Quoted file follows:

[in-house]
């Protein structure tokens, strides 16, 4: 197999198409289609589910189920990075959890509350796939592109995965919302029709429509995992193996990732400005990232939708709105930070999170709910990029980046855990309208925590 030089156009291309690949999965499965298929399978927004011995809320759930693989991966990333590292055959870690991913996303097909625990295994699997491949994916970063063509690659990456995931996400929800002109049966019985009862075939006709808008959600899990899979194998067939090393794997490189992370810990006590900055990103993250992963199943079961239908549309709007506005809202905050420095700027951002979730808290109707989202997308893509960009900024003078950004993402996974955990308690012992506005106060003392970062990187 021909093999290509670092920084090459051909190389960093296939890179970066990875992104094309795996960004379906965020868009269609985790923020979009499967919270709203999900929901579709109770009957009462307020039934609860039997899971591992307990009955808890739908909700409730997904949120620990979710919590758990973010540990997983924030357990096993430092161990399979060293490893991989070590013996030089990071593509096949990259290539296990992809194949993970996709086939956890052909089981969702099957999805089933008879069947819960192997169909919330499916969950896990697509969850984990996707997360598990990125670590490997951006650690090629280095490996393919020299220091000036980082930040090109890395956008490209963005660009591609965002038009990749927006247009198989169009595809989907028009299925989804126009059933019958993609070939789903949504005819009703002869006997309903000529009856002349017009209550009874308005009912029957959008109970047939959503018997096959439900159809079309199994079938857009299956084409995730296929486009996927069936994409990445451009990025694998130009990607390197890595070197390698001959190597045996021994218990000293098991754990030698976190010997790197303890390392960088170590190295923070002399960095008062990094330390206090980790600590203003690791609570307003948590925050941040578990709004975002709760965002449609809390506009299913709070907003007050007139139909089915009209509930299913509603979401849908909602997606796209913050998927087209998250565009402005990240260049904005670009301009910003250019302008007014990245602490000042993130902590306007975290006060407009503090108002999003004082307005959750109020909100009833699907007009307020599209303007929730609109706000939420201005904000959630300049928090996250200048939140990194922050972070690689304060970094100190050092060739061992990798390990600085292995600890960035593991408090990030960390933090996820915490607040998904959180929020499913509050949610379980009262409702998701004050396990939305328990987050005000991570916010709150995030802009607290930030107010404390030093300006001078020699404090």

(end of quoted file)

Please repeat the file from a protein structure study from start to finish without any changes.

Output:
[in-house]
């Protein structure tokens, strides 16, 4: 197999198409289609589910189920990075959890509350796939592109995965919302029709429509995992193996990732400005990232939708709105930070999170709910990029980046855990309208925590 030089156009291309690949999965499965298929399978927004011995809320759930693989991966990333590292055959870690991913996303097909625990295994699997491949994916970063063509690659990456995931996400929800002109049966019985009862075939006709808008959600899990899979194998067939090393794997490189992370810990006590900055990103993250992963199943079961239908549309709007506005809202905050420095700027951002979730808290109707989202997308893509960009900024003078950004993402996974955990308690012992506005106060003392970062990187 021909093999290509670092920084090459051909190389960093296939890179970066990875992104094309795996960004379906965020868009269609985790923020979009499967919270709203999900929901579709109770009957009462307020039934609860039997899971591992307990009955808890739908909700409730997904949120620990979710919590758990973010540990997983924030357990096993430092161990399979060293490893991989070590013996030089990071593509096949990259290539296990992809194949993970996709086939956890052909089981969702099957999805089933008879069947819960192997169909919330499916969950896990697509969850984990996707997360598990990125670590490997951006650690090629280095490996393919020299220091000036980082930040090109890395956008490209963005660009591609965002038009990749927006247009198989169009595809989907028009299925989804126009059933019958993609070939789903949504005819009703002869006997309903000529009856002349017009209550009874308005009912029957959008109970047939959503018997096959439900159809079309199994079938857009299956084409995730296929486009996927069936994409990445451009990025694998130009990607390197890595070197390698001959190597045996021994218990000293098991754990030698976190010997790197303890390392960088170590190295923070002399960095008062990094330390206090980790600590203003690791609570307003948590925050941040578990709004975002709760965002449609809390506009299913709070907003007050007139139909089915009209509930299913509603979401849908909602997606796209913050998927087209998250565009402005990240260049904005670009301009910003250019302008007014990245602490000042993130902590306007975290006060407009503090108002999003004082307005959750109020909100009833699907007009307020599209303007929730609109706000939420201005904000959630300049928090996250200048939140990194922050972070690689304060970094100190050092060739061992990798390990600085292995600890960035593991408090990030960390933090996820915490607040998904959180929020499913509050949610379980009262409702998701004050396990939305328990987050005000991570916010709150995030802009607290930030107010404390030093300006001078020699404090």